Airfares fall as capacity recovers to pre-COVID levels

Jacob Shteyman |

Global seat availability rose back over 100 per cent of 2019 levels in April, bringing lower fares.
Global seat availability rose back over 100 per cent of 2019 levels in April, bringing lower fares.

Airlines have finally shaken off the lingering effects of COVID-19, with capacity back to pre-pandemic levels for the first time.

Global seat availability climbed back over 100 per cent of 2019 levels in April, data from Flight Centre has revealed, with travellers enjoying lower airfares as a result.

“An analysis of key international routes for Australian travellers found fares on some international routes out of Australia dropped by up to 25 per cent,” said Flight Centre Corporate managing director Melissa Elf.

“With more and more capacity and competition being introduced to the market, it’s a trend we’ll continue to see throughout the rest of the year.”

Australia’s international capacity is expected to tick up from 95 per cent to 98 per cent next month, while domestic capacity has been hovering between 98 and 100 per cent for the last few months.

A Singapore Airlines plane at Sydney Airport.
Singapore Airlines is among carriers which recently announced new routes to Australia. (AP PHOTO)

Ms Elf said there are promising signs that airfares will continue to fall beyond the short term, with major carriers including Delta Airlines, Singapore Airlines and China Southern recently announcing new routes to Australia.

In the first quarter of 2024, flights to Australia’s most popular travel destination – Indonesia – were down 21 per cent from the previous year at $798 return on average. Available seats to the holiday spot were at 115 per cent of pre-pandemic capacity.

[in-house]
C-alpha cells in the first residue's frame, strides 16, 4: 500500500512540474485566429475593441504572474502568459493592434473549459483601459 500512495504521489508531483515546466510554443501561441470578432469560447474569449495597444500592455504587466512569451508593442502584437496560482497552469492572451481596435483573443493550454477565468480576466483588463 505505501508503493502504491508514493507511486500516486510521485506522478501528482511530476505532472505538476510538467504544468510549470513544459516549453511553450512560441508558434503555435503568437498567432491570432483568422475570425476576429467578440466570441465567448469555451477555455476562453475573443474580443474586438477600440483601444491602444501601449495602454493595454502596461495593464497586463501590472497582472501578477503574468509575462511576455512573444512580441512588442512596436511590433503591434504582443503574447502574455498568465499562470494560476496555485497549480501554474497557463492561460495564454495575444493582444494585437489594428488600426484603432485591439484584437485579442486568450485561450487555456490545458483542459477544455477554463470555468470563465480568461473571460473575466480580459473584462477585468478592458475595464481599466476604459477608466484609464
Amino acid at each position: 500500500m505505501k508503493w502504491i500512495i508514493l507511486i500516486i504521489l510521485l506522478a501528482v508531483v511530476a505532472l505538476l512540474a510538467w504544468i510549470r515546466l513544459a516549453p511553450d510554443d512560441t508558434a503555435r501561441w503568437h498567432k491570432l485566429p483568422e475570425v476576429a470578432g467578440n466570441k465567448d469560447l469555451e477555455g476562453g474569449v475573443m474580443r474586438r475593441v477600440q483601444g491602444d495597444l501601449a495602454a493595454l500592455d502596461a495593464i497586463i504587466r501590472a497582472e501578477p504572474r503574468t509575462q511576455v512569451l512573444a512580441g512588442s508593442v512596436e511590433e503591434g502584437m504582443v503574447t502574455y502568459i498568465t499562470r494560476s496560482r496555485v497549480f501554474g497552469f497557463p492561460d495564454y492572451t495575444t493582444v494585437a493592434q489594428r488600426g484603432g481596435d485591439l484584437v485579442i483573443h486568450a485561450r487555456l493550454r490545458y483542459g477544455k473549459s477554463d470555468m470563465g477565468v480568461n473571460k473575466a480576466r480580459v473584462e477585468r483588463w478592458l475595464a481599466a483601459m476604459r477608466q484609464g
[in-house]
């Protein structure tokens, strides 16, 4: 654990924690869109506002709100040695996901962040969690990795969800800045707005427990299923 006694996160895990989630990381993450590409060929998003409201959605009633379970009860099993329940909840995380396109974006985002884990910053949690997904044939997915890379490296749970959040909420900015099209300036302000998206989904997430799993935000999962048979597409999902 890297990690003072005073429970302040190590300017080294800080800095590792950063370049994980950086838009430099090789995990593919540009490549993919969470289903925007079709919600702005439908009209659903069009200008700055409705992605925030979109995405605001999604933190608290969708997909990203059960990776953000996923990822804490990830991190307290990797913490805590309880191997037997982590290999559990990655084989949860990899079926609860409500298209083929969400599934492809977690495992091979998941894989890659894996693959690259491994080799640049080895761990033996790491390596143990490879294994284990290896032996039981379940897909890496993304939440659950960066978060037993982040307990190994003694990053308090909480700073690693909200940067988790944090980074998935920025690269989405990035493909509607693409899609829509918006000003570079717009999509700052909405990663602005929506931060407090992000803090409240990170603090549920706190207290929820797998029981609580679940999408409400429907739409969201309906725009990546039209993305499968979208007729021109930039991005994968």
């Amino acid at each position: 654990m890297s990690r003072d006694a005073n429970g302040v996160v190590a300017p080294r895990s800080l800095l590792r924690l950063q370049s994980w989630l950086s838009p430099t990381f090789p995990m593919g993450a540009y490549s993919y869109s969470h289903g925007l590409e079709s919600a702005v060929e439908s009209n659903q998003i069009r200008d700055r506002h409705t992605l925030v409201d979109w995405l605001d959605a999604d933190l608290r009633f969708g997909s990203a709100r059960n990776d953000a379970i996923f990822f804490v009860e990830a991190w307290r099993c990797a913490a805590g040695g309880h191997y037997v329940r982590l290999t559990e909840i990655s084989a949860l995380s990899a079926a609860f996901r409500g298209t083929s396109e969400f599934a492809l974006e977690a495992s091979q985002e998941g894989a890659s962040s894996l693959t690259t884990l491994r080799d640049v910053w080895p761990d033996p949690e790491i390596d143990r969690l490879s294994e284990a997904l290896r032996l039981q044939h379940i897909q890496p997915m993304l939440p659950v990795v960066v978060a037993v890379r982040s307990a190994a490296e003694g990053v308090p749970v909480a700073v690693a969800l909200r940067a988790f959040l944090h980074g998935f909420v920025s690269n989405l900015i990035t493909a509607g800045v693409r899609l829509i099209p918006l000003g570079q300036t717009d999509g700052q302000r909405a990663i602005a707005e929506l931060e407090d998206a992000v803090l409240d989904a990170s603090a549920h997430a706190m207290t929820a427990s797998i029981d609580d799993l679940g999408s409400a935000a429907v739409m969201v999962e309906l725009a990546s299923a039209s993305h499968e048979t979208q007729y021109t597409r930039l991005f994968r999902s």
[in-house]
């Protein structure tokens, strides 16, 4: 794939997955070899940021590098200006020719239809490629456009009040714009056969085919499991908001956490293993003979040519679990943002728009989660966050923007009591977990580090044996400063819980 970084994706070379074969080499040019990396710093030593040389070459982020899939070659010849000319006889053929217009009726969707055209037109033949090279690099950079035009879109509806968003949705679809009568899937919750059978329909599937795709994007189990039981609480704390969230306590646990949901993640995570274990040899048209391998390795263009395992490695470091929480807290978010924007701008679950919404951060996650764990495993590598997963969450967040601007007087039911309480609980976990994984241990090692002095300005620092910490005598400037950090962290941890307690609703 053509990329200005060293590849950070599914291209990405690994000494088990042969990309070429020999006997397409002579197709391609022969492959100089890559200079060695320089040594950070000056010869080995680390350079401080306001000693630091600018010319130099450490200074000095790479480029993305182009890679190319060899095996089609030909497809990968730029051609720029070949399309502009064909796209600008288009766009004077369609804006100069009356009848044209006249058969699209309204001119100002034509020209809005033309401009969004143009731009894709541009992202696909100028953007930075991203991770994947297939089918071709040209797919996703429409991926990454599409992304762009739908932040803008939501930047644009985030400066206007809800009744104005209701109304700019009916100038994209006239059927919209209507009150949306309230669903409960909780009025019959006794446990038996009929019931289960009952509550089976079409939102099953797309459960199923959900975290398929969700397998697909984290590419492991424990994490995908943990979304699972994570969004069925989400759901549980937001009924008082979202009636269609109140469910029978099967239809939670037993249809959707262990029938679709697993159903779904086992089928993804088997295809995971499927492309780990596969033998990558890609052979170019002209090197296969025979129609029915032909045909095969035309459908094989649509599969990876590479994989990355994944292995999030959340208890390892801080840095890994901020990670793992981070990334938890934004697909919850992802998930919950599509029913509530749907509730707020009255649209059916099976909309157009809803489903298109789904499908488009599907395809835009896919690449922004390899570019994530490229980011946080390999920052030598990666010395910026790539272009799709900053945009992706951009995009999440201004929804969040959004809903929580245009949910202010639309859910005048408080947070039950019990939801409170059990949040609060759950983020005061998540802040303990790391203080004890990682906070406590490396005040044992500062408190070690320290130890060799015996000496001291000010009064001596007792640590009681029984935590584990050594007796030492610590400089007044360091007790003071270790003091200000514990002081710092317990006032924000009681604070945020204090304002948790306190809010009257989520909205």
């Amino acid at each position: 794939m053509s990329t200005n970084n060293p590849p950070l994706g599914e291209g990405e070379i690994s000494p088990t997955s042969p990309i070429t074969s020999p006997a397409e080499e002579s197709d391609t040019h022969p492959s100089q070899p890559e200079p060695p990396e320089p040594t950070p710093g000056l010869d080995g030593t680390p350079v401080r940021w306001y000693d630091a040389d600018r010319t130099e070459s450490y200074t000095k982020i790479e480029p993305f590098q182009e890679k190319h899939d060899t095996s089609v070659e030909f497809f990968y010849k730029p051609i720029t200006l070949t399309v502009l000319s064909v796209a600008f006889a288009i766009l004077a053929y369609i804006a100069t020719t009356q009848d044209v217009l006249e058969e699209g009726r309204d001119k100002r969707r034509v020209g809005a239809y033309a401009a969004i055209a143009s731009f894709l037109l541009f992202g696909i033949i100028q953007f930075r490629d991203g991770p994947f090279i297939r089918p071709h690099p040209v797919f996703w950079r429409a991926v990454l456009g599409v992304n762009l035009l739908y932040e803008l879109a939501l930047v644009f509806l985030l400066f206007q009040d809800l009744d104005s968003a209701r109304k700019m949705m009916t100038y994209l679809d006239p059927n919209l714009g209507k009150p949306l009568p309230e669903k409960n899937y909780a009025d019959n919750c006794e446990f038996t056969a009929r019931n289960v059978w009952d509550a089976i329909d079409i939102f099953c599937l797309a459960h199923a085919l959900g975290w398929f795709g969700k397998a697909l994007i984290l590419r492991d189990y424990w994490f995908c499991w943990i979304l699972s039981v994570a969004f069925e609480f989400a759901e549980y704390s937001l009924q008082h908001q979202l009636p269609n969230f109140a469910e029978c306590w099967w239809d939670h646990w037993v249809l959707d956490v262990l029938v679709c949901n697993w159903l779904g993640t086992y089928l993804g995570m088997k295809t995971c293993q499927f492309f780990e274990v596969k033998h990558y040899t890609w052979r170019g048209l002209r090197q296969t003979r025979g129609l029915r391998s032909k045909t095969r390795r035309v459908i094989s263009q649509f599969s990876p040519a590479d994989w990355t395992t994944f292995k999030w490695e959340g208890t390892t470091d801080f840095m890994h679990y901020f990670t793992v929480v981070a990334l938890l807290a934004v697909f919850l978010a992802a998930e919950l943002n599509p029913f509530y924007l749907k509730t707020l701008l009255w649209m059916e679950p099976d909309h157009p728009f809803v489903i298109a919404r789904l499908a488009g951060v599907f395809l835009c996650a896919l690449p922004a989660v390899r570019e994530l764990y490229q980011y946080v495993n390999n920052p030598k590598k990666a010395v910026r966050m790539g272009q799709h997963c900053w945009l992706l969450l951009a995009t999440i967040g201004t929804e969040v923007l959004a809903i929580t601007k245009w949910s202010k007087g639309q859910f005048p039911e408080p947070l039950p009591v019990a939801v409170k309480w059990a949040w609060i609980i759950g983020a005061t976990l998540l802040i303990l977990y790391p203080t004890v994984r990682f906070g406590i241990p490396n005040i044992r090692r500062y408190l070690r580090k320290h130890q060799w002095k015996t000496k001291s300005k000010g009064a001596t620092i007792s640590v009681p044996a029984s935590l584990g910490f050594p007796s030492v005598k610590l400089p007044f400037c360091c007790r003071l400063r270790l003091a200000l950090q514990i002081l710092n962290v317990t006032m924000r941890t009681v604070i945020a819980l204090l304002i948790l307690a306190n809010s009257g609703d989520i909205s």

Capacity to Japan, Qatar and Papua New Guinea are also above pre-COVID levels, while the UK is back even. Routes to Hong Kong and the US have the biggest room for recovery, at just 63 and 70 per cent of pre-pandemic capacity, respectively.

International and domestic seat capacity across Qantas and Jetstar recovered to 90 per cent of pre-pandemic levels in the second half of 2023, an increase of 25 per cent on the previous year, the group revealed in its February trading update.

“Group unit revenue fell 11 per cent with fares moderating as capacity returned,” the company conceded in an announcement to the share market.

Tourists in the Cairns Esplanade Lagoon.
Rising cost-of-living pressures have forced more Australians to holiday within their own state. (Dave Hunt/AAP PHOTOS)

Despite falling airfares, rising cost-of-living pressures elsewhere are forcing more Australians to holiday within their own state or cancel travel plans altogether.

In a survey of 1500 Australians conducted by Pure Profile for the travel industry’s peak body, 70 per cent planned to go away for a holiday during the Autumn school break, including 41 per cent within their own state, up from 36 per cent during summer.

A further 21 per cent will holiday interstate and eight per cent were planning to go overseas.

Tourism and Transport Forum chief executive Margy Osmond said it was pleasing to see Australians supporting the local economy and tourism operators.

“But we’re concerned the sector is still feeling the impact of cost-of-living pressures with many families taking shorter holidays than originally planned, staying with friends or relatives to save money or recently cancelling their travel plans altogether,” she said.

Just over half of respondents said cost-of-living pressures had impacted their decision to travel, with a quarter saying they would go away for shorter than originally planned as a result.